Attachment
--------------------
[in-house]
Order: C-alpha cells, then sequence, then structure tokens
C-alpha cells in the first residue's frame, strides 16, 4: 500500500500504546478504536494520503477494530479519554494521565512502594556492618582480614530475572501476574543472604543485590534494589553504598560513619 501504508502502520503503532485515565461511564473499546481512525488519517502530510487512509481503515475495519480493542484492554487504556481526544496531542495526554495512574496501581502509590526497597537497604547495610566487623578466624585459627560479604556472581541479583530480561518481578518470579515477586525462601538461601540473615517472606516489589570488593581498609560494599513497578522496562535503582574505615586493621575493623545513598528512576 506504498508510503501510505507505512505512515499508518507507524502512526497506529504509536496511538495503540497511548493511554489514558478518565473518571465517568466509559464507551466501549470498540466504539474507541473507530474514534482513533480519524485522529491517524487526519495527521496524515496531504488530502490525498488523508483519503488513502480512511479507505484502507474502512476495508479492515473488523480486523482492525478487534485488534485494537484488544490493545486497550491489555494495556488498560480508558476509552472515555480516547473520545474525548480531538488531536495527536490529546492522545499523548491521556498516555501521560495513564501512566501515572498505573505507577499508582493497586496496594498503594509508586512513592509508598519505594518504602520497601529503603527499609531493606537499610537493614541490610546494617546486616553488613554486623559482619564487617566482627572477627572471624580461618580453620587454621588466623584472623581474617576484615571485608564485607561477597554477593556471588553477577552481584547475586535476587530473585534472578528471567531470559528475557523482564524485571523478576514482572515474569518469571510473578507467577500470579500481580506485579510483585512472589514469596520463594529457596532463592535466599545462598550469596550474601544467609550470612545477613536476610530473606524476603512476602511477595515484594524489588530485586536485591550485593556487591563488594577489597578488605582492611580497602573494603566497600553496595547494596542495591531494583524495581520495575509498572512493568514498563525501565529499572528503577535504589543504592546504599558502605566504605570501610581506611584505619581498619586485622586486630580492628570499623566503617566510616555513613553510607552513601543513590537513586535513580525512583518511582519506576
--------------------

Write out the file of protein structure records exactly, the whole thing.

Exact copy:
[in-house]
Order: C-alpha cells, then sequence, then structure tokens
C-alpha cells in the first residue's frame, strides 16, 4: 500500500500504546478504536494520503477494530479519554494521565512502594556492618582480614530475572501476574543472604543485590534494589553504598560513619 501504508502502520503503532485515565461511564473499546481512525488519517502530510487512509481503515475495519480493542484492554487504556481526544496531542495526554495512574496501581502509590526497597537497604547495610566487623578466624585459627560479604556472581541479583530480561518481578518470579515477586525462601538461601540473615517472606516489589570488593581498609560494599513497578522496562535503582574505615586493621575493623545513598528512576 506504498508510503501510505507505512505512515499508518507507524502512526497506529504509536496511538495503540497511548493511554489514558478518565473518571465517568466509559464507551466501549470498540466504539474507541473507530474514534482513533480519524485522529491517524487526519495527521496524515496531504488530502490525498488523508483519503488513502480512511479507505484502507474502512476495508479492515473488523480486523482492525478487534485488534485494537484488544490493545486497550491489555494495556488498560480508558476509552472515555480516547473520545474525548480531538488531536495527536490529546492522545499523548491521556498516555501521560495513564501512566501515572498505573505507577499508582493497586496496594498503594509508586512513592509508598519505594518504602520497601529503603527499609531493606537499610537493614541490610546494617546486616553488613554486623559482619564487617566482627572477627572471624580461618580453620587454621588466623584472623581474617576484615571485608564485607561477597554477593556471588553477577552481584547475586535476587530473585534472578528471567531470559528475557523482564524485571523478576514482572515474569518469571510473578507467577500470579500481580506485579510483585512472589514469596520463594529457596532463592535466599545462598550469596550474601544467609550470612545477613536476610530473606524476603512476602511477595515484594524489588530485586536485591550485593556487591563488594577489597578488605582492611580497602573494603566497600553496595547494596542495591531494583524495581520495575509498572512493568514498563525501565529499572528503577535504589543504592546504599558502605566504605570501610581506611584505619581498619586485622586486630580492628570499623566503617566510616555513613553510607552513601543513590537513586535513580525512583518511582519506576